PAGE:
Top tips for communicating with people who have speech disabilities
22nd Aug, 2018
In Australia, 1 in 7 people will experience a difficulty with communication at some point in their life.
Communicating with other people is an essential part of human development, which is why Speech Pathologists are such a critical part of the healthcare industry; the help they provide ensures that those with speech disabilities have access to some form of communication.
Why is access to communication so important?
Can you imagine what it’s like to be unable to speak or struggle to convey your message to others? Think about the difficulties caused to someone who can’t express themselves, especially when they’re in physical pain or discomfort with no way of telling people. Communication access allows people with disabilities/speech difficulties to effectively communicate with their friends, family and the rest of society.
What can we do to remove communication barriers?
You can do your bit to help people who struggle with communication, even if you’re not in a speech pathology job.
- Treat them with dignity and respect
- Be friendly and kind
- Be open-minded to the varying forms of communication
- Avoid communicating in loud places; try to find somewhere quiet
- Ask them what might help with their communication
- Listen carefully
- If you’re struggling to understand them, let them know
- Should you feel they don’t understand you, repeat yourself or try another way of saying it
- Use yes or no questions if you’re struggling to understand them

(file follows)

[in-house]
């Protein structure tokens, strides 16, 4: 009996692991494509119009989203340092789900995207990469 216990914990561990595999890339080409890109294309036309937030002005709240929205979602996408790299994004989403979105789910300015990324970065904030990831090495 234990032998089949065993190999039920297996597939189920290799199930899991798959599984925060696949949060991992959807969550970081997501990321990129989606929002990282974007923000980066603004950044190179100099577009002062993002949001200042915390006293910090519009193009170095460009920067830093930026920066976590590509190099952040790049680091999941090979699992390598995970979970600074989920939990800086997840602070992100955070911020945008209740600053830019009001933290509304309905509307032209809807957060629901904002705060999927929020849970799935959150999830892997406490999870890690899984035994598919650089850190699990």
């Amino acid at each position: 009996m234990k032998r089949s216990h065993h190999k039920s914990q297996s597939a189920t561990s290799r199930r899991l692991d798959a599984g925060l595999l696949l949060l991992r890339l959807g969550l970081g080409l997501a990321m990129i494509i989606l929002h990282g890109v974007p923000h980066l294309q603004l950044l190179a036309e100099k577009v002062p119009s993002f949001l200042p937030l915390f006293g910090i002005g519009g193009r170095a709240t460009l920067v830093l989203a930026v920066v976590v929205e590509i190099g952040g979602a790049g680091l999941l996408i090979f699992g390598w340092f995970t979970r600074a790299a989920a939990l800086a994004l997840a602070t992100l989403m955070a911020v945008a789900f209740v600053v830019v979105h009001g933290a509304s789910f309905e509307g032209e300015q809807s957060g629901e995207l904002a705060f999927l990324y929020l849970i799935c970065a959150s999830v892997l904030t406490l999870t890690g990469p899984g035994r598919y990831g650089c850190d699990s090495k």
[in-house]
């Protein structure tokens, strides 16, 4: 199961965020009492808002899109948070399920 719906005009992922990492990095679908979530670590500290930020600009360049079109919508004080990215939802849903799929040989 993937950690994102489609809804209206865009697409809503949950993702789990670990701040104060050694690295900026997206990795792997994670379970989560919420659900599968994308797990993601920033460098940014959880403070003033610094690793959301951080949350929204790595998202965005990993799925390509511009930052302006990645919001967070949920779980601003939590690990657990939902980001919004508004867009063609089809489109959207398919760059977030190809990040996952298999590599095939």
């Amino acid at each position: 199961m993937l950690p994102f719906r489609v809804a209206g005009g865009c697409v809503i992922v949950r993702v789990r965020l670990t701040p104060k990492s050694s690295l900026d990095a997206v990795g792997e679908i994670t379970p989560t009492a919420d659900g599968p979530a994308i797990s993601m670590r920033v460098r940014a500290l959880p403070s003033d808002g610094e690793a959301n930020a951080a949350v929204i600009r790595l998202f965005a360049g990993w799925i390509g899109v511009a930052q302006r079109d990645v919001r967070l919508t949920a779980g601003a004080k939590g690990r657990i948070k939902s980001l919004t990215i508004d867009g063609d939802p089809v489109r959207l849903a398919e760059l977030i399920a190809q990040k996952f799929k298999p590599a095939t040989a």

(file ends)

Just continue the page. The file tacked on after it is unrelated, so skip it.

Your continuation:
- Wait for a reply if you’ve asked a question
- Be patient, allowing enough time for them to respond
- Make eye contact where possible. You should be mindful that some people may have problems with direct eye contact and want to avoid it (e.g. those with autism spectrum disorder).
- Speak to the person directly and speak normally. You do not need to raise your voice or slow down your speech.
(Source: adapted from tips from SCOPE.)
What do Speech Pathologists do?
Speech pathology jobs are focused on helping those with difficulties communicating or swallowing. They assess, diagnose and treat people of all ages, including young children and the elderly. Speech Pathologists are trained to help with a number of challenges, such as speaking, listening, understanding and/or using language, communicating in social situations, reading, writing and stuttering. They can also help people with dysphagia (swallowing problems), assisting them with safely consuming food and drink.
Find a Speech Pathology job with Your World Healthcare
Your World has been recruiting outstanding Speech Pathologists into positions throughout Australia for over a decade. Our expert team understands the importance of Speech Pathology and works closely with some of the biggest public and private healthcare settings nationwide.
To find out more about our wide range of exciting Speech Pathology jobs, register with us today and never miss out on the latest roles!
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